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ACA reduced out-of-pocket health costs for families with kids, but they still need help

The percentage of low- and middle-income families with children that had burdensome out-of-pocket health care costs fell following the 2014 implementation of the health insurance marketplaces and Medicaid expansion provisions of the Affordable Care Act, known widely as Obamacare, according to a new study by Lauren Wisk, an assistant professor at the David Geffen School of Medicine at UCLA, and colleagues.

Before the ACA, the study shows, 35.6% of the lowest-income families experienced burdensome costs, but this fell to 23.7% post-ACA. For low-income families, the proportion fell from 24.6% to 17.3%, and for middle-income families, it decreased from 6.1% to 4.6%. The proportion of high-income families with burdensome costs remained relatively stable over time, at 1.1% pre-ACA and 0.9% post-ACA.

Most studies of the financial impacts of the ACA have focused on adults or groups that were directly targeted by individual ACA provisions, such as young adults or dependents affected by the dependent coverage expansion. This is the first study to examine how these policies impacted coverage and costs for families with children, and it shows that the ACA benefitted low- and middle-income children by reducing the burden of health care costs for their families.

The researchers examined data from the 2000-2017 Medical Expenditure Panel Survey for more than 92,000 families with one or more children under the age of 18 and one or more adult parents or guardians. Families with out-of-pocket health care costs exceeding an established percentage of their annual income (for example, 3.45% of annual incomes below $20,000, or 8.35% of those at $75,000), were classified as experiencing high financial burdens. Those whose out-of-pocket costs exceeded 10% of their annual income were classified as experiencing extreme financial burdens.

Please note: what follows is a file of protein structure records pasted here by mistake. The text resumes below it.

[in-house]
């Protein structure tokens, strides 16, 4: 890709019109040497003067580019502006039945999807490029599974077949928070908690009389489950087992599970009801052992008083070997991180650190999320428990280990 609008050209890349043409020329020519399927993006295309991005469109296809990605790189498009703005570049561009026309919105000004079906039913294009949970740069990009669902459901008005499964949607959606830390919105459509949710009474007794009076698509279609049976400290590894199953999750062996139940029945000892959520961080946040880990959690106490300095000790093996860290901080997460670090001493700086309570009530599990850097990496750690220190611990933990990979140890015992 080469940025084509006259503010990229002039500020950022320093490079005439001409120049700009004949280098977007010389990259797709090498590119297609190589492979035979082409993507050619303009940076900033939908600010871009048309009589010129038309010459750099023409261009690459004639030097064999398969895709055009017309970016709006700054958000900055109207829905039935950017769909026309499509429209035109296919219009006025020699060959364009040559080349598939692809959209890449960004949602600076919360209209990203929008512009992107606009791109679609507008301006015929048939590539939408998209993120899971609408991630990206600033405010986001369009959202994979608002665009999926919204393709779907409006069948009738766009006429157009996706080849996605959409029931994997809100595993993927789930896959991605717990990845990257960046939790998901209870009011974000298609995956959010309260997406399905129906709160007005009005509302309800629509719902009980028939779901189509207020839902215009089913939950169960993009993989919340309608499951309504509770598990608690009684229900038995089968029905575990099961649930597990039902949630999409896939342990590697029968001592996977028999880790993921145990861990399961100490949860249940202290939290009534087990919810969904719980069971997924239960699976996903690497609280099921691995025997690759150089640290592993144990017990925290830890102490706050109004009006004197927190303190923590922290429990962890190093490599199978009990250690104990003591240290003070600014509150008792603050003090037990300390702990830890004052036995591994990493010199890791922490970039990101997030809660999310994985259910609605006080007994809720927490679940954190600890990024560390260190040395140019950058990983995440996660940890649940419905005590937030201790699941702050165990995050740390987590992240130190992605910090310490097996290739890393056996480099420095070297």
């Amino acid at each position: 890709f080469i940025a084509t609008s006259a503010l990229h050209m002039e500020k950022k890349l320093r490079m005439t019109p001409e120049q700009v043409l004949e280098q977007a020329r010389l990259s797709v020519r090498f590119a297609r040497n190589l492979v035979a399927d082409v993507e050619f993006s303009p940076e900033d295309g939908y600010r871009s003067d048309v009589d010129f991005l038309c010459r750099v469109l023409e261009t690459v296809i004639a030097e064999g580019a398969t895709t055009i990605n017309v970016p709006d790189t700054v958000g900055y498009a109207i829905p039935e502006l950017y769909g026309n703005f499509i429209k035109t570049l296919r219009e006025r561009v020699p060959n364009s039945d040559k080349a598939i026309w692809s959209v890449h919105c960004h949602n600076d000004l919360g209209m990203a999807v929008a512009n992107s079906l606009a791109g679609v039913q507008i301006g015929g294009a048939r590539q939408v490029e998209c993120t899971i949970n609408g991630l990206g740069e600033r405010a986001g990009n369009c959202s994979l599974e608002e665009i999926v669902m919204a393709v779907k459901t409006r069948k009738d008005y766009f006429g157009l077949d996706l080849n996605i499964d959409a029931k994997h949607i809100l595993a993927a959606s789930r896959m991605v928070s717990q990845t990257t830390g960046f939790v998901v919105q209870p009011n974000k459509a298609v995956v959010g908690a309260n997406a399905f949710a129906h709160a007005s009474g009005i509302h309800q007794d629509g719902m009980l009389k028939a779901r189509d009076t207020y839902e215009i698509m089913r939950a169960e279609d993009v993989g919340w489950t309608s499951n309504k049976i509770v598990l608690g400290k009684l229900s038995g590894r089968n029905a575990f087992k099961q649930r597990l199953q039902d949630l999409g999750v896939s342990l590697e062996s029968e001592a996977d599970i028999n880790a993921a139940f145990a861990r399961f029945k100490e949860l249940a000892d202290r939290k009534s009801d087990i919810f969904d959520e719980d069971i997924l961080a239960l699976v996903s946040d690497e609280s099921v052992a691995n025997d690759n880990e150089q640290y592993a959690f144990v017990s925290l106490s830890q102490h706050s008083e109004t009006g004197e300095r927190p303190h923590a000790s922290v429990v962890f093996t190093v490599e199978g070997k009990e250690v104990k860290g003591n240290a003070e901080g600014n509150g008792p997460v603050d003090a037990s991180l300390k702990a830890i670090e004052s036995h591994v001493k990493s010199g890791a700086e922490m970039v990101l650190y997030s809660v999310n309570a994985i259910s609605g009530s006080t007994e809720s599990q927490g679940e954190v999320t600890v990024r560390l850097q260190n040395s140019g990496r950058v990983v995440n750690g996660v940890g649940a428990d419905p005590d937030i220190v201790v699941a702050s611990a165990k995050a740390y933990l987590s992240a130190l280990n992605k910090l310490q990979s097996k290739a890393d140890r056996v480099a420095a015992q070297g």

Lowest-income families are those living at or below 138% of the federal poverty level, low-income families are at 139% to 250% and middle-income families are at 251% to 400%.

The researchers lacked data on which families lived in Medicaid-expansion states, and eligibility groups were identified based on self-reported family structure and income rather than on exact program eligibility criteria, which could limit the study’s findings.

The ACA substantially improved access to insurance, both public and private, and was associated with a large reduction in health care costs and financial burdens for families with children. But low- and middle-income families are still vulnerable to high financial burdens, and more work is needed to reduce the financial strain for these families.

The study is published in the peer-reviewed journal JAMA Pediatrics.

Study authors are Lauren Wisk of UCLA and Dr. Alon Peltz and Dr. Alison Galbraith of Boston Children’s Hospital. All are also affiliated with Harvard Medical School.